Memorandum of Decision Re: Collateral Estoppel

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In re WILLIAM A. TIMMEL,                                                          No. 98-13709      Debtor(s). ______________________________________/ DENT WIZARD INTL. CORP.,      Plaintiff(s),    v.                                                                                              A.P. No. 99-1118 WILLIAM A. TIMMEL,      Defendant(s). _______________________________________/
Memorandum of Decision
     Prior to bankruptcy, the claims of plaintiff Dent Wizard International Corporation against debtor and defendant William Timmel were arbitrated before the American Arbitration Association. In a detailed written decision after a full hearing, the arbitrator awarded Dent Wizard contract damages of $133,000.00. However, the arbitrator rejected Dent Wizard's punitive damage claims, finding:        [Claimants] also seek punitive or exemplary damages from Timmel        and assert that his conduct, after he left the employ of [Dent Wizard],        in avoiding his restrictive covenant obligations was willful, intentional,        malicious and with an evil motive. The evidence does not, however,        support this contention.      After conclusion of the arbitration hearing, Timmel filed a Chapter 7 petition. Dent Wizard has filed a dischargeability action based on the same allegations rejected by the arbitrator. Timmel now seeks summary dismissal on grounds that Dent Wizard is precluded from relitigating the issues.      Relying on the older case of Brown v. Felson, 442 U.S. 127 (1979), Dent Wizard argues that it is not precluded from relitigating the issue. However, the Supreme Court in that case specifically left open the applicability of collateral estoppel to dischargeability litigation. 442 U.S. at 139n10. Dent Wizard has completely ignored more recent cases answering the question left open in Brown v. Felson and holding that in most cases earlier litigation does have a preclusive effect on later dischargeability actions. Grogan v. Garner, 498 U.S. 279, 284-85 (1991); In re Bugna, 33 F.3d 1054 (9th Cir. 1994).      Under California law, decisions of arbitrators are given collateral estoppel effect in subsequent litigation between the same parties and may not be relitigated in any court. 6 Cal.Jur.3d, Arbitration and Award, § 62. State law governs collateral estoppel issues in subsequent bankruptcy litigation. In re Bugna, supra, at 1057.      Where a creditor has unsuccessfully argued to a finder of fact that the debtor has committed fraud or other intentional misconduct, the creditor may not, in a subsequent nondischargeability action, seek a judgment based on the same alleged misconduct. RecoverEdge L.P. v. Pentecost, 44 F.3d 1284 (5th Cir. 1995); In re Bottagaro, 95 B.R. 766 (D.Colo.1987); In re Browning, 182 B.R. 913 (Bkrtcy.M.D.Fla.1995).      In this case, Dent Wizard aggressively sought a finding from the arbitrator that Timmel had engaged in willful and malicious conduct and was liable for punitive damages. The arbitrator having expressly rejected these assertions, Dent Wizard is not free to raise them again in this adversary proceeding. Accordingly, Timmel's motion will be granted. Counsel for Timmel shall submit an appropriate form of order.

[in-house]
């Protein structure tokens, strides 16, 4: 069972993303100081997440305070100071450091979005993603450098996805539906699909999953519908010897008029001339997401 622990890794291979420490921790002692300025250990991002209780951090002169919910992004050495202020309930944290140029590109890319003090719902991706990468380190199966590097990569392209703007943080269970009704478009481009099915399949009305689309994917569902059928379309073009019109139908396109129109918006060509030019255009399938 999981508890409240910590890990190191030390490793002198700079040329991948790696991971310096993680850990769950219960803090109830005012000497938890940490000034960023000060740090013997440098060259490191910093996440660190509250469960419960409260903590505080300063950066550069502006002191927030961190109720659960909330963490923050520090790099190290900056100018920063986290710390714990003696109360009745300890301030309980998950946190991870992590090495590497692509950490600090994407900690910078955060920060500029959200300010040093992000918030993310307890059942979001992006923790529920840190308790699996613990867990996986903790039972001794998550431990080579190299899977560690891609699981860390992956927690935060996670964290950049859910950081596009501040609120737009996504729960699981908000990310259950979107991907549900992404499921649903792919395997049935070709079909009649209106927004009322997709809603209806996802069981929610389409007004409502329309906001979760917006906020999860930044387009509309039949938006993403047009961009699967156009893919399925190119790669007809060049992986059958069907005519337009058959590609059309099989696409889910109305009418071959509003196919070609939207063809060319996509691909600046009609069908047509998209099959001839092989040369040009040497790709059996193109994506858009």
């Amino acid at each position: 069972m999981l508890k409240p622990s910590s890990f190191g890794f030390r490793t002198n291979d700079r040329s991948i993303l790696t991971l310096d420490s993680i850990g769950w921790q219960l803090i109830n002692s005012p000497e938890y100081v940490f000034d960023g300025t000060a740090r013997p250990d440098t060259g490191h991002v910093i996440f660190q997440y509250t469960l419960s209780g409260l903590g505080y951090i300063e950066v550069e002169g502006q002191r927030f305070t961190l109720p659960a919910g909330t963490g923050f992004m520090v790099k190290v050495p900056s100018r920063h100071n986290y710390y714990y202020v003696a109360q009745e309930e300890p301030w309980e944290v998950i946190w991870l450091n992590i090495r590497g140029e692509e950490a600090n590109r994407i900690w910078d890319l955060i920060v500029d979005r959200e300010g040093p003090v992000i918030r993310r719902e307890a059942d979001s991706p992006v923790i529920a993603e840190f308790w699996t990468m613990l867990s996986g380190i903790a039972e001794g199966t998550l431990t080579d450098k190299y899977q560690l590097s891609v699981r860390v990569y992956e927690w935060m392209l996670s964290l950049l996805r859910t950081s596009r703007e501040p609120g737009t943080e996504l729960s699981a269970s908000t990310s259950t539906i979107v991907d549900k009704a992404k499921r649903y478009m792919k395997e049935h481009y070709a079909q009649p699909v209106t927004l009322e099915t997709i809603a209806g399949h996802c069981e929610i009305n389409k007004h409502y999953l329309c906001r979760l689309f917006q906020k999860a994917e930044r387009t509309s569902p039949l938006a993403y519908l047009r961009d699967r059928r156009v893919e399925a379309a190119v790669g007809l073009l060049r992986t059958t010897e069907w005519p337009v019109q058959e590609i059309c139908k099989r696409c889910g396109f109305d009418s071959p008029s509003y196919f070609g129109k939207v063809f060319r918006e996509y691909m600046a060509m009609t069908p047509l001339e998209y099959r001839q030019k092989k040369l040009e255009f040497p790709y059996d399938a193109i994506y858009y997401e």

Dated: September 14, 1999                                            ____________________________                                                                                        Alan Jaroslovsky                                                                                        United States Bankruptcy